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  • Writer's pictureGreg Klein

Train like you Race or Race Like you Train

Should you race like you train or train like you race? Is it a binary choice?

There are many ways to approach this age old question that has challenged every athlete and coach. The actual issue becomes much more clear when you substitute the words for training and practicing with learning (the goal of training) and substitute testing for racing (what a race actually is). Learning and testing (Racing and training) have two very different goals and approaches when you see them as a binary. There are really 3 phases. For this example we will use practice and training as 2 separate approaches.

  1. Practicing. Learning and developing skills to be better. This where your goal is not to just do something faster. You must focus on doing it better and more efficient. It’s about fine-tuning the execution, and looking for additional ways to ski even better while we are skiing slowly enough to monitor and think about the little details. This is where you live in the reach zone. Slow things down and take the time to learn. (Check out the Reach Zone) 50-70% of the time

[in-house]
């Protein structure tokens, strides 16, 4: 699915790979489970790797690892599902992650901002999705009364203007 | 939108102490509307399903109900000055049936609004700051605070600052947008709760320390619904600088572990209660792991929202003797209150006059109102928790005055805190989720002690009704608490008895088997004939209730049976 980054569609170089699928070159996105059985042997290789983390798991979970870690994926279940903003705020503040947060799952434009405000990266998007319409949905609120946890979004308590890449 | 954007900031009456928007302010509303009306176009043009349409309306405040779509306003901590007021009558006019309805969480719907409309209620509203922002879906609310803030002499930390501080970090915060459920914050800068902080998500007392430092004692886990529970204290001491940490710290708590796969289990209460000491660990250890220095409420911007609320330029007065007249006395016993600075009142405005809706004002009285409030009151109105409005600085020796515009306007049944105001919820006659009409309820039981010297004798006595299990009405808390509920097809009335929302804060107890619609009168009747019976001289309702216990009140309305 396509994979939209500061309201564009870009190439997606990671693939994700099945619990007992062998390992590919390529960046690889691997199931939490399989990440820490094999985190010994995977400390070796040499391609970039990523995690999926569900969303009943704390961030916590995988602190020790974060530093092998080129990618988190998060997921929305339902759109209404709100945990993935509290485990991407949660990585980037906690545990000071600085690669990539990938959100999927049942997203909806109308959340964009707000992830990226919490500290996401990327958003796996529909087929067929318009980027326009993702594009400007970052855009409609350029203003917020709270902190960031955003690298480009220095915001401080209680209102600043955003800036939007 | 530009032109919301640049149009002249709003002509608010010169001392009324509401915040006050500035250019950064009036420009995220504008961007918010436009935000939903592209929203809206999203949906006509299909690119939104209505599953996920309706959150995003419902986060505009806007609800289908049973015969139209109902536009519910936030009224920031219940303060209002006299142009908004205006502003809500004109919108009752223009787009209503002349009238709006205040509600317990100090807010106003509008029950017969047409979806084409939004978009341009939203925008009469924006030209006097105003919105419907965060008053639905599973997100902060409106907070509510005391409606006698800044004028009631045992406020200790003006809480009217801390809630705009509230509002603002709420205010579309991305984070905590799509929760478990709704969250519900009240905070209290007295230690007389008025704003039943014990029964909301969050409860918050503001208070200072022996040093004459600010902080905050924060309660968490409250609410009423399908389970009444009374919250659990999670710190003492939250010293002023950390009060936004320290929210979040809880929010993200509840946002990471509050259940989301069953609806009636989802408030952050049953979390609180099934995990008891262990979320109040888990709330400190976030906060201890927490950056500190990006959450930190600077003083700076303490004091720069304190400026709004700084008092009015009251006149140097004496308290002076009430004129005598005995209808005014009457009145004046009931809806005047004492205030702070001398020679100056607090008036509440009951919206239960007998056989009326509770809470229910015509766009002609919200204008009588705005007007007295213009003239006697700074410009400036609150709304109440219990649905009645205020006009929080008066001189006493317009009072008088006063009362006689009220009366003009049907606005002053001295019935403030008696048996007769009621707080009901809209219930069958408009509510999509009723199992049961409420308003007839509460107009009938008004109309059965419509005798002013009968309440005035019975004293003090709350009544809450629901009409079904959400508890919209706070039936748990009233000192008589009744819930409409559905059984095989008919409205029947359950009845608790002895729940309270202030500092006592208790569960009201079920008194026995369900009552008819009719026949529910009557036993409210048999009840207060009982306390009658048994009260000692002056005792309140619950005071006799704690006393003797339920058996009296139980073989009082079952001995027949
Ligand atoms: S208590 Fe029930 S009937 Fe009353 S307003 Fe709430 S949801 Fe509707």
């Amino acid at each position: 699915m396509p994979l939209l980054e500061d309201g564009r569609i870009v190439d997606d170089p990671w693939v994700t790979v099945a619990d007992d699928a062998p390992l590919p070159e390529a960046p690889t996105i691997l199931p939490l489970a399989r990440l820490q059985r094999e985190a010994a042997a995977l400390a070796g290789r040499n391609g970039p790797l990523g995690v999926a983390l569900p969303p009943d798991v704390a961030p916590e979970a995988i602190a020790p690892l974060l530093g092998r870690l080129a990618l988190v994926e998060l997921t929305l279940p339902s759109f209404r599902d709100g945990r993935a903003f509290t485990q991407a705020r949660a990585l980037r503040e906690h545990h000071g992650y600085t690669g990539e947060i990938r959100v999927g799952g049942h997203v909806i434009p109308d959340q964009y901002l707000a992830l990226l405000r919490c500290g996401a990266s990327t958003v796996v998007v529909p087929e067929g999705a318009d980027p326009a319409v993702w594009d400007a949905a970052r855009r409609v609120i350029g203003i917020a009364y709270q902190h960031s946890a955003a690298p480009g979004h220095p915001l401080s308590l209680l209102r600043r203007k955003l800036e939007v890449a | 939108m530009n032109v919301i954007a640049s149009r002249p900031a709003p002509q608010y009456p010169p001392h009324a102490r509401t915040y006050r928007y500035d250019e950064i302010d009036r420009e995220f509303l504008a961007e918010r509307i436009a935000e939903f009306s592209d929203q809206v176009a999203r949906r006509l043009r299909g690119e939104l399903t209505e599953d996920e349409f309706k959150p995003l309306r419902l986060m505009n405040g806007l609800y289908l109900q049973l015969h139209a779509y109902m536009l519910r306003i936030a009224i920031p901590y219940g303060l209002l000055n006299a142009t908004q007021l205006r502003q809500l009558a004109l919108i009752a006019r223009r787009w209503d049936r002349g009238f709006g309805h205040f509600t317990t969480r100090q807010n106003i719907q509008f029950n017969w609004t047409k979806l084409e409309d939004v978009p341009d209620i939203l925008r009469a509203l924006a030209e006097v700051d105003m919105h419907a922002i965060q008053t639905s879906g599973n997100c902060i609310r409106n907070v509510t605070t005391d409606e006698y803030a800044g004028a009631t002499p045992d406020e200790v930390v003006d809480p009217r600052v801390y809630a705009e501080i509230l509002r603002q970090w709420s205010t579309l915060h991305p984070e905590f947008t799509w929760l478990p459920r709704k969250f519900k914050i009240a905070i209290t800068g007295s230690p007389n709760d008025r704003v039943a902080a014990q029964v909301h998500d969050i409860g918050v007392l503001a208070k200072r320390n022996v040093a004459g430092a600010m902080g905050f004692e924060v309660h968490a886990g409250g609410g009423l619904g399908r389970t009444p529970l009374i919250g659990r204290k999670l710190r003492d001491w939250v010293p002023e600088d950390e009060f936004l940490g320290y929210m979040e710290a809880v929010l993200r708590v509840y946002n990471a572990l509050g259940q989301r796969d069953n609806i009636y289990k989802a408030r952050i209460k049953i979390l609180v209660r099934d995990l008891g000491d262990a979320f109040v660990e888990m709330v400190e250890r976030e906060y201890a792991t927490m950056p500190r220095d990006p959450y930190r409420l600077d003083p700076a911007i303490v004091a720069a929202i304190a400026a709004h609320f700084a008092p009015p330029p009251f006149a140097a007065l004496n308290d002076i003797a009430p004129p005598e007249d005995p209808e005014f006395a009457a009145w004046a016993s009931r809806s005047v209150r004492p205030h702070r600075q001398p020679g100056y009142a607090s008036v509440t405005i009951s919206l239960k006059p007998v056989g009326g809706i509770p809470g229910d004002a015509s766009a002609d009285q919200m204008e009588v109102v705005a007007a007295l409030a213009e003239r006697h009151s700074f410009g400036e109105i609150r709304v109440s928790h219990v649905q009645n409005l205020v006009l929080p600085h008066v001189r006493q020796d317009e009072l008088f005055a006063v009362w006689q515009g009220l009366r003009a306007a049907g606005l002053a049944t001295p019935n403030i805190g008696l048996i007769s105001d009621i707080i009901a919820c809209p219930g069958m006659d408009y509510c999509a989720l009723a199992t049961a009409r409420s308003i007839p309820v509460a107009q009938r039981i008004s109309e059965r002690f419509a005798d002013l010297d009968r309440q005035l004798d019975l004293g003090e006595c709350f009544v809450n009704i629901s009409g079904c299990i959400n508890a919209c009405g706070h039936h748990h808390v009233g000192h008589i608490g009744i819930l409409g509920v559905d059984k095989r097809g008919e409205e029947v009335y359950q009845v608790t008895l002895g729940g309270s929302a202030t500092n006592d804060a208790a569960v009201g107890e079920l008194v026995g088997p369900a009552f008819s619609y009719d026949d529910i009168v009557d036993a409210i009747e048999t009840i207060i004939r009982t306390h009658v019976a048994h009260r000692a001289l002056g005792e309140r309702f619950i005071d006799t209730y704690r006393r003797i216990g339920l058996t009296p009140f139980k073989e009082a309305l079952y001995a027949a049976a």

2. Training. Learning to compete. Schools teach how to take tests. Billions of dollars are spent every years on students test them how to handle the SATs. Some time should be taken and given these skills. Timing and speed and key factors that need to be addressed here, but you should address race day routines and mindset as well. Build your start house and warm up routines. Create the mindset, intensity and focus that you would wish to duplicate in a race. Mental approaches, routines, starting, finishing dealing with stress and expectations. 10-40% of the time

  3. Racing. Nothing magical happens in a race that has not happened in practice. An athlete’s race performance is the direct reflection of what the mind and body can produce when under pressure. To achieve a specific race result, an athlete must be prepared to learn and practice the skills to get the results. 5-30% of the time

“I’ve always believed that if you put in the work, the results will come. I don’t do things half-heatedly. Because I know if I do, then I can expect half-hearted results.”

Michael Jordan

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